corner

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Corner a Market

1. To own a significant enough amount of a stock to be able to manipulate its price. More specifically, an investor corners a market when he/she owns so many shares in a company that he/she can trigger a sell off if he/she dumps the stock. For this reason, persons and institutions owning or buying more than a certain percentage of shares in a company must register with the SEC and are subject to certain restrictions.

2. To have the greatest market share in a particular industry without having a monopoly. Companies that have cornered their markets usually have greater leeway in their decisions; for example, they may charge higher prices for their products without fear of losing too much business. Large companies, such as Wal-Mart or Microsoft, are considered to have cornered their markets. See also: Gorilla.

corner

Significant control over a sufficient portion of a particular security so that it is possible to control the security's price. Others wishing to purchase the security, especially to cover short positions, are forced to buy it at an artificially high price. Corners were popular in the early 1900s when the securities markets were virtually unregulated. See also natural corner.

corner

To acquire a big enough position in a particular security or commodity so that control over its price and supply is achieved.

corner

vb. to buy or attempt to buy up all the supplies of a particular product on the MARKET, thereby creating a temporary MONOPOLY situation with the aim of exploiting the market.
References in classic literature ?
asked Aunt Plenty, as the last pony frisked round the corner and the din died away.
She was already round the corner and on her way to the main terrace.
there before her stood a tall chief leaning on an axe; but the old man who threatened her was gone--not very far, in truth, but round the corner of the hut.
Thorpe only lashed his horse into a brisker trot; the Tilneys, who had soon ceased to look after her, were in a moment out of sight round the corner of Laura Place, and in another moment she was herself whisked into the marketplace.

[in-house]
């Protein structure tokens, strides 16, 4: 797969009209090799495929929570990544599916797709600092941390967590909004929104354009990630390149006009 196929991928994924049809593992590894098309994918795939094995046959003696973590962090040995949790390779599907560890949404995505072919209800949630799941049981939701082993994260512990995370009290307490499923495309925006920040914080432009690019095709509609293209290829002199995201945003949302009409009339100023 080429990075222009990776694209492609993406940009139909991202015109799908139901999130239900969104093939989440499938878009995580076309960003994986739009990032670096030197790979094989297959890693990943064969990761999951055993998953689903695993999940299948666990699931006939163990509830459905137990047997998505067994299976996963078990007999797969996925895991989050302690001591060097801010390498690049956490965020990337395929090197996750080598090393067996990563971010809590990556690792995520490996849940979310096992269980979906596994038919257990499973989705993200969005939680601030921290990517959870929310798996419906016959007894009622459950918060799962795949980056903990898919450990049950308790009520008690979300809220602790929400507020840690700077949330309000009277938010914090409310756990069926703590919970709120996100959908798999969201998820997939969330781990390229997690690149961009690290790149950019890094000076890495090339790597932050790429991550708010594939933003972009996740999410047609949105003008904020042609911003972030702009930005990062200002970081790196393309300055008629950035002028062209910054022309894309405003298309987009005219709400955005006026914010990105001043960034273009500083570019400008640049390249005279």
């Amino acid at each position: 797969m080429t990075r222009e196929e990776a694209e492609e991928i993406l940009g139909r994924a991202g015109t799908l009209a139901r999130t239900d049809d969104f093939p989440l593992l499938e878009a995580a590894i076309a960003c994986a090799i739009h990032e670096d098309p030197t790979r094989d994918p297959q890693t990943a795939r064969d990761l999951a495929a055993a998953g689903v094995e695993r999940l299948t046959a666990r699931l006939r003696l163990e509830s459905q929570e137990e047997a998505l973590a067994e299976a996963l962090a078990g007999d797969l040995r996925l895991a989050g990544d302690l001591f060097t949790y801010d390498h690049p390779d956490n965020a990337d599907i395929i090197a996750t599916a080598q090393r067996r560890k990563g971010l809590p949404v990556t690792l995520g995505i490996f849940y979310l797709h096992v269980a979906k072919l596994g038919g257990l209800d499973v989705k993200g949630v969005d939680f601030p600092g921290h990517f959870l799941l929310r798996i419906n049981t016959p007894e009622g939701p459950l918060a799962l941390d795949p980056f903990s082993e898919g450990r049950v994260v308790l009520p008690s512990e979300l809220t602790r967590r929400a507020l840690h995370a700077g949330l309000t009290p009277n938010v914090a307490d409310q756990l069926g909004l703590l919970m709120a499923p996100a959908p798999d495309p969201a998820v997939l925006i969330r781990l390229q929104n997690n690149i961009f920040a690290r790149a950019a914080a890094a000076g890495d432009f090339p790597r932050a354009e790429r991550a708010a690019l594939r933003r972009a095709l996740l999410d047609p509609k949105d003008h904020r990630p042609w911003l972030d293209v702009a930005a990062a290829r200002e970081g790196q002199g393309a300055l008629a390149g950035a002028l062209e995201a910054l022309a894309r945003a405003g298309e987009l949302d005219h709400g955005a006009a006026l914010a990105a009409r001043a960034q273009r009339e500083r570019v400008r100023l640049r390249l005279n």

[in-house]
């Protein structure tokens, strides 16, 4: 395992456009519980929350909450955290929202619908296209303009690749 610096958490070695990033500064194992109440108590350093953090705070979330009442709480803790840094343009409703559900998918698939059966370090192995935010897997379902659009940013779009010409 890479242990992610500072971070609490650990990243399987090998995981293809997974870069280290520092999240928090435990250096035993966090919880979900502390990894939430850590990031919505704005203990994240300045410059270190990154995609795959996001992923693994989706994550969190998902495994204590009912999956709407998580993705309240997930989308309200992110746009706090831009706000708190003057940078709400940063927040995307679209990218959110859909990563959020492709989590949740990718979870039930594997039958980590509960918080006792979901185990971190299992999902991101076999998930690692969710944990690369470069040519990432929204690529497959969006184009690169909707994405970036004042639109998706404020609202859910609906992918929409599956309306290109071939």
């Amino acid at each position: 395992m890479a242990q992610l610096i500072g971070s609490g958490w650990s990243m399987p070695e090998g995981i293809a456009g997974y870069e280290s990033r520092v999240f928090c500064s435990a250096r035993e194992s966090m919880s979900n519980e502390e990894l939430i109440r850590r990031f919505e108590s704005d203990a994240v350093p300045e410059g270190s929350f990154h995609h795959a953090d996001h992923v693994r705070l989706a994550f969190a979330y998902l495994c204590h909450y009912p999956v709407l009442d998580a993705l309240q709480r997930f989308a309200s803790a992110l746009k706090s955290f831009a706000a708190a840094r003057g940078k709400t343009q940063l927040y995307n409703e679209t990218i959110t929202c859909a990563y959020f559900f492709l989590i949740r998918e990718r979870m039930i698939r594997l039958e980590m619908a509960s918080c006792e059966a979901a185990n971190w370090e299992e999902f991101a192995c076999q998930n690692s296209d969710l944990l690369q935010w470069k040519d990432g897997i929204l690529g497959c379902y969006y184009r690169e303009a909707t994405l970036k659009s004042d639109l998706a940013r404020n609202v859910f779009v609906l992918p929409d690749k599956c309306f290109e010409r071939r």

He let his patient out and watched him depart with some curiosity, watched until the great motor-car had swung round the corner of the street and started on its journey to London.
Mother called us, but we had paraded out into the garden, after our ball, and were having a concert, as we sat about on the cabbages for green satin seats, so we did n't hear the call, and just as the company was going, a great noise arrested them on the doorstep, and round the corner of the house rattled Ned in full costume, wheeling Kitty in a barrow, while Jimmy, Will, and I ran screaming after, looking like Bedlamites; for we were playing that Lady Fitz Perkins had fainted, and was being borne home senseless in a cab.
Then you will see me coming round the corner of the 'off-turning' gallery.
Why, a native Englishman is put to it every night of his life, to save his life from them Mails,' argued the first old man; 'and he knows when they're a coming round the corner, to tear him limb from limb.
What everyone has missed is that that part of Bournville is not the Bournville Trust area and is quite close to other retailers round the corner in Stirchley already selling drinks, wines and spirits.
Many of the big names have bigger fish to fry with the Masters just round the corner, while Mickelson has bigger fish to fry with lunch just round the corner.
I will know old age has come, When I lose urge To see what is round the corner, And I let dream and reality merge I will know I have reached old age, When I neglect to turn page Of my newspaper to disagree With what politicians say.
I'm not much given to accosting pop stars, however, long-time hero Johnny Marr had received the paper's Godlike Genius award that night and I found myself walking down a corridor when Marr, left, came round the corner and I thought: "I'll just shake the man's hand and thank him for the music.